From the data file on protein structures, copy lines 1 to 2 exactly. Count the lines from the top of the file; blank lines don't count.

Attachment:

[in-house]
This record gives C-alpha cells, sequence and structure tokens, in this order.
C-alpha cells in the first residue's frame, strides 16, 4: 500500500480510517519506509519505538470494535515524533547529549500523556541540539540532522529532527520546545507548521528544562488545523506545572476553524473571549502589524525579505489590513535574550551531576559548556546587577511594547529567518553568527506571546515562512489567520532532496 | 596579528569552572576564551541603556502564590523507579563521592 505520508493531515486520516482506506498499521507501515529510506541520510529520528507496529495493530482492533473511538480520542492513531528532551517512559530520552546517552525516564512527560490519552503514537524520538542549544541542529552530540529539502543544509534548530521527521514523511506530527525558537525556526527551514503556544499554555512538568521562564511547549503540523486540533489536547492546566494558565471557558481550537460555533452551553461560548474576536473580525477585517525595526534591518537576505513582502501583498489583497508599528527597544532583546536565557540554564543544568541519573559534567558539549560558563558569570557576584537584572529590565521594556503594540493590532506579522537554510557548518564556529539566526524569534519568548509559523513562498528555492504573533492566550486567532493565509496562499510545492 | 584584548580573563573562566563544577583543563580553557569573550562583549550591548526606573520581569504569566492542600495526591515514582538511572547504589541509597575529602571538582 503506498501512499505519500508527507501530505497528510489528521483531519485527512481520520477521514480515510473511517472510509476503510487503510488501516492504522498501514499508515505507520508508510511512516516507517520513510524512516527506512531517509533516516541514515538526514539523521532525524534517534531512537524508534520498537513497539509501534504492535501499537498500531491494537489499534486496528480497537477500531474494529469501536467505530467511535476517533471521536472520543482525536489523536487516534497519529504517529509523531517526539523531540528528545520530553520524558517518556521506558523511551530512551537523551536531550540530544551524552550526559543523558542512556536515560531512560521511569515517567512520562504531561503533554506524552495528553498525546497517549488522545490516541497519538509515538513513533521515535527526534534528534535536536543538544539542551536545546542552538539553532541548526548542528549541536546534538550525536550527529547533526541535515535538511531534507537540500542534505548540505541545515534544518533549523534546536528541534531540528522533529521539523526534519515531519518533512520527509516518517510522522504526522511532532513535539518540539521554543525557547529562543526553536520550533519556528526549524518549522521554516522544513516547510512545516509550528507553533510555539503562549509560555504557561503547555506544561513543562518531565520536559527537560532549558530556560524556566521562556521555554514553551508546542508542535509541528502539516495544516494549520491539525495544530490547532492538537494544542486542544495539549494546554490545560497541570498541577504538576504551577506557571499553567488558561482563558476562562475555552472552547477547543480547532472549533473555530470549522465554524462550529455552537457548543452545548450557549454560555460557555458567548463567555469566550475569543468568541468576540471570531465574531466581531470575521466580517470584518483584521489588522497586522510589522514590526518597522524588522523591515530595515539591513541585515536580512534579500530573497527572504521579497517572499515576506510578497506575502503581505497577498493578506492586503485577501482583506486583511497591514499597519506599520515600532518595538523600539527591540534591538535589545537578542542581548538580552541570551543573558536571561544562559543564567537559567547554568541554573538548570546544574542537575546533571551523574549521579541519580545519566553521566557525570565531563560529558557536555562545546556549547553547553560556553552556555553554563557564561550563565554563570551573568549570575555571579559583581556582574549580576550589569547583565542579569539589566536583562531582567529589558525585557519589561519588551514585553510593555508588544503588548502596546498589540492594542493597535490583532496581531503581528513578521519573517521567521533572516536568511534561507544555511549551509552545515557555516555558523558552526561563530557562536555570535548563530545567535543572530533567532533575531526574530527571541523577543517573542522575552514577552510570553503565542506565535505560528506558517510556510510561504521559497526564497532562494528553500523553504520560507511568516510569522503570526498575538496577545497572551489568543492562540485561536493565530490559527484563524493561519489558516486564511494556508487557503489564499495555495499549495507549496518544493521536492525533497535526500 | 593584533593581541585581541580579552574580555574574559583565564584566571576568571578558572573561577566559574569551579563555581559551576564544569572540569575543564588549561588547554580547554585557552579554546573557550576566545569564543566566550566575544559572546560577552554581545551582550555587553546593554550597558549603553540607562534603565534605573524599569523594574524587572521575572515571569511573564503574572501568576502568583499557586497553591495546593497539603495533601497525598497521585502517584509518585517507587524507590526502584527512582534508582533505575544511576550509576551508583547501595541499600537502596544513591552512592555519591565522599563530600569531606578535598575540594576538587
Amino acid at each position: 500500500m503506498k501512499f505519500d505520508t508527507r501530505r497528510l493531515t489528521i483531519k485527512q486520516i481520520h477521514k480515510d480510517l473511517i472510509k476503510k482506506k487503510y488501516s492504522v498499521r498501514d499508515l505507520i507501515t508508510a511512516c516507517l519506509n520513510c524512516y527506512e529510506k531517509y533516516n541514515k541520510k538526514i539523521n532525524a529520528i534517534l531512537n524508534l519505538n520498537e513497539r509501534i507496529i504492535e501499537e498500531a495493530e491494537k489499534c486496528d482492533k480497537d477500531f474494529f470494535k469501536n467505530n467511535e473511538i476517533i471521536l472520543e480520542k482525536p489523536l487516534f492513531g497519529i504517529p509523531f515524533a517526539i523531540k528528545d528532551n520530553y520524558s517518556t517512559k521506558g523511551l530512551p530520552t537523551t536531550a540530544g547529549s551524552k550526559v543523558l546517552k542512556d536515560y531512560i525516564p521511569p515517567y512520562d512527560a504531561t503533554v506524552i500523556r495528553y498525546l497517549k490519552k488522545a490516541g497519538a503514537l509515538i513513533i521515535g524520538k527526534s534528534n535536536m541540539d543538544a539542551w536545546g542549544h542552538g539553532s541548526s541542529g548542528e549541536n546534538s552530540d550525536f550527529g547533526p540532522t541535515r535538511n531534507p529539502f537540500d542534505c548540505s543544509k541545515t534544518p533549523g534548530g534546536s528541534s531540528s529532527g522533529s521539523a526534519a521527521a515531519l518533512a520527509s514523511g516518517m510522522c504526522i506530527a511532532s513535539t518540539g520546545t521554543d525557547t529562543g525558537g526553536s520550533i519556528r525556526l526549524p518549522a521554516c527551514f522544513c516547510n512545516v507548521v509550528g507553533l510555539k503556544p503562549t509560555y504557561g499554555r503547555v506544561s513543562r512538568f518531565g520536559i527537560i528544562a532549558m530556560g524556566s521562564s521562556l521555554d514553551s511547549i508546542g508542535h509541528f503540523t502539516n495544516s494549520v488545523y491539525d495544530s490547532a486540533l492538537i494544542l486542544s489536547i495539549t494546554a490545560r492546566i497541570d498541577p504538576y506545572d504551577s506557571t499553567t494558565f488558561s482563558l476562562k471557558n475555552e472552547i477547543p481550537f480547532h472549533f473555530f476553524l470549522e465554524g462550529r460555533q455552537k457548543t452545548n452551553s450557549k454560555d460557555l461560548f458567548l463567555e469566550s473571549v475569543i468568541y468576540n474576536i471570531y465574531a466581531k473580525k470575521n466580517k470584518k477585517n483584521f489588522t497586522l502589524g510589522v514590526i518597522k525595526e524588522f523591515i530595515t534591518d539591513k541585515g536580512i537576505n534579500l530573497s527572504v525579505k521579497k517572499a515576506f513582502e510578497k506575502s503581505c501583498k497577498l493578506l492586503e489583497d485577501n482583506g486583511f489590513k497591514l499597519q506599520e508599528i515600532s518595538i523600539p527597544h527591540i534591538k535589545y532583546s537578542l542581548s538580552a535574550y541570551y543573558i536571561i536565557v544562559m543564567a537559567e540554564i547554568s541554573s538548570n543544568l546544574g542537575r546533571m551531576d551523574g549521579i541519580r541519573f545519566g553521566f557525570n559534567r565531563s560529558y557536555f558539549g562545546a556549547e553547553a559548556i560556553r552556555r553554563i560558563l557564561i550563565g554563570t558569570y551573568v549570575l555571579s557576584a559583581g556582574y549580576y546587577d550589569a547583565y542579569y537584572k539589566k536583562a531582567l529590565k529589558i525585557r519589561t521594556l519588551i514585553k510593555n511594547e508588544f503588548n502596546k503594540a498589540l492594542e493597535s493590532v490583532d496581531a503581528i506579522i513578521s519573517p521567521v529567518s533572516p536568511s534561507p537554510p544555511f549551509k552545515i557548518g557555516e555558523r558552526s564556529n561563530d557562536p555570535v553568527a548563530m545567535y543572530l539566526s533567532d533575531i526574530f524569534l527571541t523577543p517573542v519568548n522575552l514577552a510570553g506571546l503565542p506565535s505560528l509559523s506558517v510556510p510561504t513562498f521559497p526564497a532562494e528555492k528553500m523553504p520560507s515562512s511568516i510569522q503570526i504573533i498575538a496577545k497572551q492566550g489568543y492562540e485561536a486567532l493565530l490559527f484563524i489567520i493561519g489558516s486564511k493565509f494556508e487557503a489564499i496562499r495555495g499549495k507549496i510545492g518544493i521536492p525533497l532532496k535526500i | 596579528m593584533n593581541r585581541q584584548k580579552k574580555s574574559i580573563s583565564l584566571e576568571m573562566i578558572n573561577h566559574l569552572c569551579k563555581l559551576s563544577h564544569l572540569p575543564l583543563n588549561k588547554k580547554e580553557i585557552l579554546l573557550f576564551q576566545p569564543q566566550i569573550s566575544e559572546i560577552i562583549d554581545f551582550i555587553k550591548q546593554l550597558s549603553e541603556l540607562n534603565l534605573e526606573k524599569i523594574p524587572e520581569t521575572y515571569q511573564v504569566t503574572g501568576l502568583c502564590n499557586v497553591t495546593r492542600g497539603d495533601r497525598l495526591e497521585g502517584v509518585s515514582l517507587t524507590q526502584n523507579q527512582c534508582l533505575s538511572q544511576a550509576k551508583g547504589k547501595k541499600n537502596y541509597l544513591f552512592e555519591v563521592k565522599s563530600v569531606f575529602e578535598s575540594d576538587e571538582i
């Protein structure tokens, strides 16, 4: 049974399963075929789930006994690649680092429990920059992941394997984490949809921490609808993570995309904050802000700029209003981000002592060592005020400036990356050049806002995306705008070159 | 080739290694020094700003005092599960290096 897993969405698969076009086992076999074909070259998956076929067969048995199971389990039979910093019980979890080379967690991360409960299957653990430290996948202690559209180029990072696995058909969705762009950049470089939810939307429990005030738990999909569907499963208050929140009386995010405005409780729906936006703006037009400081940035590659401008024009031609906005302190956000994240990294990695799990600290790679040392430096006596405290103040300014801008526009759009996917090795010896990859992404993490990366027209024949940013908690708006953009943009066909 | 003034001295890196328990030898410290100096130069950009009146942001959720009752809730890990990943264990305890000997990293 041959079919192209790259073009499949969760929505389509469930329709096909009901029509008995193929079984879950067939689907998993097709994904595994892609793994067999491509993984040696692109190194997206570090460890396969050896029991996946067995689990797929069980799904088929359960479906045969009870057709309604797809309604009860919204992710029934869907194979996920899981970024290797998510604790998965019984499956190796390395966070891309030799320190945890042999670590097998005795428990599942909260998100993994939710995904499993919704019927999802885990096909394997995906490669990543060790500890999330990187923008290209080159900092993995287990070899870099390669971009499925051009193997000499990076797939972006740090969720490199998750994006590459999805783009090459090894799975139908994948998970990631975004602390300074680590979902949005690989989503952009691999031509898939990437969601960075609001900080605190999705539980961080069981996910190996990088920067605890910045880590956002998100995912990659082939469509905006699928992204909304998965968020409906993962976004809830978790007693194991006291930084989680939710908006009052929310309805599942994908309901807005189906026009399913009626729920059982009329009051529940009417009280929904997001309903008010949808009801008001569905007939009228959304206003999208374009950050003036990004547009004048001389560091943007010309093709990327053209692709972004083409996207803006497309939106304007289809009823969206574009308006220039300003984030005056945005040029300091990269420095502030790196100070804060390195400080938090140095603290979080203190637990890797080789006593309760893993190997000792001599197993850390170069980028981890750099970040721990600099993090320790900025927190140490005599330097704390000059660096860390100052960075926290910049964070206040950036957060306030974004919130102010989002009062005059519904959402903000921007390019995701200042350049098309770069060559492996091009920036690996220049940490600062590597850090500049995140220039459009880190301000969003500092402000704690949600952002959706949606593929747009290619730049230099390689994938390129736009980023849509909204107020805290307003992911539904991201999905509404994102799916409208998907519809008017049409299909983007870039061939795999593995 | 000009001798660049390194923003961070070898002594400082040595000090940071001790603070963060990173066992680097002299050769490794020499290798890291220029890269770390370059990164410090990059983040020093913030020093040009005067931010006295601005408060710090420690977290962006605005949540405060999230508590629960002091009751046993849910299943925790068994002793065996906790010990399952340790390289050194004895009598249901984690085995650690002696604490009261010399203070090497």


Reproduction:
[in-house]
This record gives C-alpha cells, sequence and structure tokens, in this order.